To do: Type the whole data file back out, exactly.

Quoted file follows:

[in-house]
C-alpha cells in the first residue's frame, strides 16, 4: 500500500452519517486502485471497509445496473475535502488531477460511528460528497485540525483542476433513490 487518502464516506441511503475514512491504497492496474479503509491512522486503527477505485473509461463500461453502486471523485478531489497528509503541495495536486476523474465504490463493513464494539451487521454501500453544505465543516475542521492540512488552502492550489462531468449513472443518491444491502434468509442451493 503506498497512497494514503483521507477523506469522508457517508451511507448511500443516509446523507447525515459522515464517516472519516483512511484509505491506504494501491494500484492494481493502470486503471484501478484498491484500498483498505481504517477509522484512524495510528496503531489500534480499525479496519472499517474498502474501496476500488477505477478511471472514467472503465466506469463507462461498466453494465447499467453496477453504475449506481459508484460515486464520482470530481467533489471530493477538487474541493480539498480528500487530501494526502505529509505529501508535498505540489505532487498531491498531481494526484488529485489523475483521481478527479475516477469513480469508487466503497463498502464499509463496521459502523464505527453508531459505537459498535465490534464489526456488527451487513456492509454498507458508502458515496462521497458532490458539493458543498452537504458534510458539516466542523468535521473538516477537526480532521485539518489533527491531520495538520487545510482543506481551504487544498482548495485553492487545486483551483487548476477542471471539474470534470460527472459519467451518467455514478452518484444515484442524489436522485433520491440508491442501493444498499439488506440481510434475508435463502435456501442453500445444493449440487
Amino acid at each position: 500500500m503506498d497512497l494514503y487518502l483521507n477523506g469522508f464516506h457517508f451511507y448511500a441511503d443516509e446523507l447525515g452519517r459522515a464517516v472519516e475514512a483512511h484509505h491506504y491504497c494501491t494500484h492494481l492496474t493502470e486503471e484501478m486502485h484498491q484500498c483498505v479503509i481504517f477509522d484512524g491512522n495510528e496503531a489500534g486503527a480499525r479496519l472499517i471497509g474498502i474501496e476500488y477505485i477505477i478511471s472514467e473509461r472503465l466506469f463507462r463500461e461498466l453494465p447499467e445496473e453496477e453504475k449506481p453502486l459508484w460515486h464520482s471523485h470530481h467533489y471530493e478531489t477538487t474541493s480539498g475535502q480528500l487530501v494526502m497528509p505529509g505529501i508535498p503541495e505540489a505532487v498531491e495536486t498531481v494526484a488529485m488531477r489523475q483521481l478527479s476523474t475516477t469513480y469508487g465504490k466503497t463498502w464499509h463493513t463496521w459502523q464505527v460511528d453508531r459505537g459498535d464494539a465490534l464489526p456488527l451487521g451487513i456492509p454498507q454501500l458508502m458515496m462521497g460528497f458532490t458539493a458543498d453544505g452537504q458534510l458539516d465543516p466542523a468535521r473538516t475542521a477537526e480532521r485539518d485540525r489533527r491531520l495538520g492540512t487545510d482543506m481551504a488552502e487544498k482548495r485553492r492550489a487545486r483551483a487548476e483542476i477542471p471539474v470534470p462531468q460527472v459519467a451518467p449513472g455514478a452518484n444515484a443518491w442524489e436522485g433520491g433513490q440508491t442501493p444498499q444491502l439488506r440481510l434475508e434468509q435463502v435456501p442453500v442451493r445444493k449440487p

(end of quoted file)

[in-house]
C-alpha cells in the first residue's frame, strides 16, 4: 500500500452519517486502485471497509445496473475535502488531477460511528460528497485540525483542476433513490 487518502464516506441511503475514512491504497492496474479503509491512522486503527477505485473509461463500461453502486471523485478531489497528509503541495495536486476523474465504490463493513464494539451487521454501500453544505465543516475542521492540512488552502492550489462531468449513472443518491444491502434468509442451493 503506498497512497494514503483521507477523506469522508457517508451511507448511500443516509446523507447525515459522515464517516472519516483512511484509505491506504494501491494500484492494481493502470486503471484501478484498491484500498483498505481504517477509522484512524495510528496503531489500534480499525479496519472499517474498502474501496476500488477505477478511471472514467472503465466506469463507462461498466453494465447499467453496477453504475449506481459508484460515486464520482470530481467533489471530493477538487474541493480539498480528500487530501494526502505529509505529501508535498505540489505532487498531491498531481494526484488529485489523475483521481478527479475516477469513480469508487466503497463498502464499509463496521459502523464505527453508531459505537459498535465490534464489526456488527451487513456492509454498507458508502458515496462521497458532490458539493458543498452537504458534510458539516466542523468535521473538516477537526480532521485539518489533527491531520495538520487545510482543506481551504487544498482548495485553492487545486483551483487548476477542471471539474470534470460527472459519467451518467455514478452518484444515484442524489436522485433520491440508491442501493444498499439488506440481510434475508435463502435456501442453500445444493449440487
Amino acid at each position: 500500500m503506498d497512497l494514503y487518502l483521507n477523506g469522508f464516506h457517508f451511507y448511500a441511503d443516509e446523507l447525515g452519517r459522515a464517516v472519516e475514512a483512511h484509505h491506504y491504497c494501491t494500484h492494481l492496474t493502470e486503471e484501478m486502485h484498491q484500498c483498505v479503509i481504517f477509522d484512524g491512522n495510528e496503531a489500534g486503527a480499525r479496519l472499517i471497509g474498502i474501496e476500488y477505485i477505477i478511471s472514467e473509461r472503465l466506469f463507462r463500461e461498466l453494465p447499467e445496473e453496477e453504475k449506481p453502486l459508484w460515486h464520482s471523485h470530481h467533489y471530493e478531489t477538487t474541493s480539498g475535502q480528500l487530501v494526502m497528509p505529509g505529501i508535498p503541495e505540489a505532487v498531491e495536486t498531481v494526484a488529485m488531477r489523475q483521481l478527479s476523474t475516477t469513480y469508487g465504490k466503497t463498502w464499509h463493513t463496521w459502523q464505527v460511528d453508531r459505537g459498535d464494539a465490534l464489526p456488527l451487521g451487513i456492509p454498507q454501500l458508502m458515496m462521497g460528497f458532490t458539493a458543498d453544505g452537504q458534510l458539516d465543516p466542523a468535521r473538516t475542521a477537526e480532521r485539518d485540525r489533527r491531520l495538520g492540512t487545510d482543506m481551504a488552502e487544498k482548495r485553492r492550489a487545486r483551483a487548476e483542476i477542471p471539474v470534470p462531468q460527472v459519467a451518467p449513472g455514478a452518484n444515484a443518491w442524489e436522485g433520491g433513490q440508491t442501493p444498499q444491502l439488506r440481510l434475508e434468509q435463502v435456501p442453500v442451493r445444493k449440487p